The Cortez SAG mill liner design was recently modified to improve the mill operating energy efficiency. In addition to the expected benefits, the design change unexpectedly played a significant role of verifying the proposed grinding circuit expansion for the Cortez Hills project as well as illustrating current SAG mill bottlenecks. This paper will discuss the evaluation that addressed operator and maintenance observations, historical PLC data, and “crash stop” observations to calculate charge motion, packing between lifters, and slurry transport through grate and pulp lifters. The performance of the new shell and discharge end liner design will also be discussed as well as their role in the possible grinding circuit expansion.
The comminution process indicates that the most energy-efficient comminution system would be one where the particles leave the breakage field as soon as they reach product size. Contrary to the free falling gravitational (vertical) flow in crushers, the grinding mill’s energy efficiency essentially depends on ore characteristics and the discharge rate of broken particles, which in turn depends on how efficiently the discharge pump (grate and pulp lifters) operates. The essential function of a pulp lifter is to transport the broken material and slurry from the discharge grate out of the mill. Hence, the design optimisation of pulp lifters affects not only the energy efficiency and throughput of autogenous grinding/semi-autogenous (AG/SAG) grinding mills, but also contributes other process benefits such as improved wear life and operator-friendly steady and smooth mill operation. Following its introduction in 2006, Outotec’s patented Turbo Pulp Lifter (TPL™) design has been retrofitted at existing sites and also installed in some new ones around the world. This paper will provide operational experience and data on how the TPL™ design has allowed AG and SAG mills to operate efficiently.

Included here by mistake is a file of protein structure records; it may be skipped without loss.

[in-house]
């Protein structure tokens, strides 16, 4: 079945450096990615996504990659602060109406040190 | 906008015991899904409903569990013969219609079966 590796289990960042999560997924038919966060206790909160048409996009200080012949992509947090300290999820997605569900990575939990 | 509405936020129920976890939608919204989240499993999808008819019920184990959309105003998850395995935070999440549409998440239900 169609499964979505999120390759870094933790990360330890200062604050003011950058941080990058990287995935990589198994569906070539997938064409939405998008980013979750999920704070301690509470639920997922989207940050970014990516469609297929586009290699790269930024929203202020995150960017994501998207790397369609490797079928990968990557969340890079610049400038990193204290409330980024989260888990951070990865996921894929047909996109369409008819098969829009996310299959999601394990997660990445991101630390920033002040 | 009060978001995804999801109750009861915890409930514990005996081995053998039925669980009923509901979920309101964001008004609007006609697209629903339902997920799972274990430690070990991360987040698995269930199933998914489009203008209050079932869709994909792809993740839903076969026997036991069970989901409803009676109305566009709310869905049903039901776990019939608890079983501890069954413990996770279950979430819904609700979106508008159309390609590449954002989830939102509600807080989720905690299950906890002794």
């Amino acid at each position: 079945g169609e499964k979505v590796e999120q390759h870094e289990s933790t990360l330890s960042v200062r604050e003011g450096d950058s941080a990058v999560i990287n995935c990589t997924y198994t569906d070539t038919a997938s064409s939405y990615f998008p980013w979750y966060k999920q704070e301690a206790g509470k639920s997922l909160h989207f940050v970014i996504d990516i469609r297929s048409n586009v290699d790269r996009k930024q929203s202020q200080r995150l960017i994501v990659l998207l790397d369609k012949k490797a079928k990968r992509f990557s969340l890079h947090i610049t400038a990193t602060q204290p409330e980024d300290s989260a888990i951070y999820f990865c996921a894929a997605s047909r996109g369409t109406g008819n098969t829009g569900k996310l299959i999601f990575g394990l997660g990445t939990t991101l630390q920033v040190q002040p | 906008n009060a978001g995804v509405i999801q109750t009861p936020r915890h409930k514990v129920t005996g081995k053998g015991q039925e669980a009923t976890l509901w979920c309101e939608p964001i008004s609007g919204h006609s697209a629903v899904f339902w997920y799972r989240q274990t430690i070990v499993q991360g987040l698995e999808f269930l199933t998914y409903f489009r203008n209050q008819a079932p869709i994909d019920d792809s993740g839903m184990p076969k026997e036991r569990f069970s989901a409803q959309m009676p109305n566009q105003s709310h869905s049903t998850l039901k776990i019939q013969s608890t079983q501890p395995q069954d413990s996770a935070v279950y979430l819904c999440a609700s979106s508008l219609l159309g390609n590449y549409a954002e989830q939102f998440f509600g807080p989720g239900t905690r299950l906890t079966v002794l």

Alcoa operates 9 sag mills at two alumina refineries in Western Australia. All of these mills run as single-stage units in closed circuit with DSM screens and provide a product that is sent directly to the digestion stage of the Bayer process. Historically Alcoa has run its mills at maximum throughput as dictated by the maximum load level that could be achieved without the mills spilling from the feed end trunnion. At maximum throughput mill performance was typified by a large mill inventory of slurry, which caused the formation of a large slurry pool and a depressed power draw. Research at the JKMRC and operational experience at one of the refineries showed that the mills were severely limited in their pulp lifter capacity and that increasing this capacity would improve mill performance. Installing a new concept of pulp lifter, which came out of the JKMRC research program, subsequently increased pulp lifter capacity. This resulted in large gains in throughput and power utilization efficiency. This paper documents the experiences at Alcoa from recognition of the initial problem, the research carried out at the JKMRC, the engineering difficulties that had to be overcome in designing the new concept pulp lifter and the gains that were subsequently made in milling efficiency.